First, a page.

Having said that, cycling is fortunate because it has something aesthetically beautiful attached to it—the bicycle itself. In contrast the most beautiful thing about a runner is probably his shoes and legs. But “AirMax 360 and giant calves” definitely don’t sound as sexy as “Colnago and Campagnolo.”
Which brings me to the inevitable question: why do I run?
For me, it starts with the barefoot-Grecian-Marathon romanticism of it all. There aren’t any cranks or saddles or consequent torque multiplication. It’s just me, my New Balance shoes, and the route.
It’s about the small things like being excited to wake up on a particular morning to see if the new pelvic exercise I tried the day before will improve the way my legs flow from step to step. It’s waking up in a new city and discovering more than any other tourist by advertently getting lost and somehow finding myself on the Warhol Bridge. It’s forgetting about time and running up Pike Street to suddenly discover — in what appears to be a theme with running up inclines — a small town that leads to the gorgeous Washington Park Arboretum. It’s about impromptu races through a forest trail off Terwilliger Blvd., with a fast girl chasing after you, and once again finding myself in some gorgeous sub-town of a larger city (in this case the city is Portland, Oregon).
Whatever your cup of tea, serious cycling or serious running, the entire act of dedicating one’s self to fitness is beautiful. The sacrifices you make affect you physically and mentally in every conceivable way. There are times when it just feels absolutely shitty, but when it comes down to it — if you love it — you always come back focused, feeling good, and smiling. I respect a fixed gear cyclist if their lot is to ride a route as fast and hard as possible, get home to some protein, and do it again the next day. It’s transcending the cool for the sole purpose of being at some level of form and fitness.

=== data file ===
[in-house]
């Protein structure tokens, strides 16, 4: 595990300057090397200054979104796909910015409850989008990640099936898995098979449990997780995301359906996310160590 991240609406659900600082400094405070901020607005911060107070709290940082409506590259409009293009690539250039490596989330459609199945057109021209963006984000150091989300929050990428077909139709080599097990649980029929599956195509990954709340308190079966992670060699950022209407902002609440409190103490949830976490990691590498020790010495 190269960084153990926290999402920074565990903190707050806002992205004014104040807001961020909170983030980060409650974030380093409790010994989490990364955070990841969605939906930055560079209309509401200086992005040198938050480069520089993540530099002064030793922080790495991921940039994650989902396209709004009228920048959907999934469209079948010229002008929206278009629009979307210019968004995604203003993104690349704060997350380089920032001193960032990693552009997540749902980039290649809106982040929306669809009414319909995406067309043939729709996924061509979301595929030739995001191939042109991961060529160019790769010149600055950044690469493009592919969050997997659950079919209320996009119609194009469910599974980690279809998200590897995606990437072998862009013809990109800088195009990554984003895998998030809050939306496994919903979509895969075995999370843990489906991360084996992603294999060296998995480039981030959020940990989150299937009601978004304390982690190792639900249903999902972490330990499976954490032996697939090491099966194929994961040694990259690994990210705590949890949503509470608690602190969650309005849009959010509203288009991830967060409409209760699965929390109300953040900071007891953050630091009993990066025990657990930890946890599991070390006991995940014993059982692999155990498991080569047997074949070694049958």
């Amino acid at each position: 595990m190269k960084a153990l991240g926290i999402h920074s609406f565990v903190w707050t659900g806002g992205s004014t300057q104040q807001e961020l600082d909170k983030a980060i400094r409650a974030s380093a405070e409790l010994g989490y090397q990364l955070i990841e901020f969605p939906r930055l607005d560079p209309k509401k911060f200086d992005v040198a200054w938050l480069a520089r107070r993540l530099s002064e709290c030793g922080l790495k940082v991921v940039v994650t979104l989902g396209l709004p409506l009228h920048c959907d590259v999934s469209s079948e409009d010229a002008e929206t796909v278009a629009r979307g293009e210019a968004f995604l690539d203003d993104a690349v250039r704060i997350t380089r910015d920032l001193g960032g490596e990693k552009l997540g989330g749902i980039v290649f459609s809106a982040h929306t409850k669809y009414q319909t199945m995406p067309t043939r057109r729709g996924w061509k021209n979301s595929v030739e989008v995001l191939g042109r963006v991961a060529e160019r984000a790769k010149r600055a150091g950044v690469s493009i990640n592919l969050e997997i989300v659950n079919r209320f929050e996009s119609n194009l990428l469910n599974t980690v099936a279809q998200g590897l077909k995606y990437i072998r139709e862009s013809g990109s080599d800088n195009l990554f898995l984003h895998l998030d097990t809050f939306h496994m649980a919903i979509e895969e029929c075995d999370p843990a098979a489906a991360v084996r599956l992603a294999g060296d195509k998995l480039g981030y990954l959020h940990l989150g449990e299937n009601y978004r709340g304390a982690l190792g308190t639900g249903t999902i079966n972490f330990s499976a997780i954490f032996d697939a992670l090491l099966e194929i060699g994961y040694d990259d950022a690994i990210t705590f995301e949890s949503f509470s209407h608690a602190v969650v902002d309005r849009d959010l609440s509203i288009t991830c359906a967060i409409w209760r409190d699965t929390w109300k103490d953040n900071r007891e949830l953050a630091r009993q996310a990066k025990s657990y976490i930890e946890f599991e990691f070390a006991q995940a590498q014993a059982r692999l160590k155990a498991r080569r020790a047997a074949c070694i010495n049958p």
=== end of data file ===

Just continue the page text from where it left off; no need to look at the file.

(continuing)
For me, I love the runner’s clock; the pit and pat of step after step after step. I love breathing in my surroundings, whether it’s the Alvarado Street Hill in Fallbrook or running up Mt. Washington in 33 degree weather in Pittsburgh, PA. I love the stretching, the protein, and the carbs. I love cross-training, light weights, and core building. I love the early mornings and the late night treks through darkness. I adore it all.
The romanticism of grungy, Cobaine-y apatheticism is, now to me, boring. And cliche. Don’t get me wrong. I love the rings under your eyes, your messy hair, and your smelly plaid. I still think those Doc Martins look sexy on your skinny legs. Unfortunately, it’s gotten quite tired.
The rings under my eyes are because I was right there with you into the night but woke up at 7:30 and ran past the “Arkham Asylum” prison that’s a few blocks from the new home of the Pittsburgh Penguins. I’m not any more special than you, I just really, genuinely, love what I’m about to do.
In fact, I love that I love it. You have to in order to do this shit every morning. It’s a filter. There’re the cool kids and then there’s us. There’s nothing purer.
Keep running… or not.
Or at least jog or something.
*just kidding. We’re a dedicated breed, but we’re not assholes. At least I’m not.
Jeggi is a writer who lives in San Diego. He is an avid runner and has contributed to Anthem.com.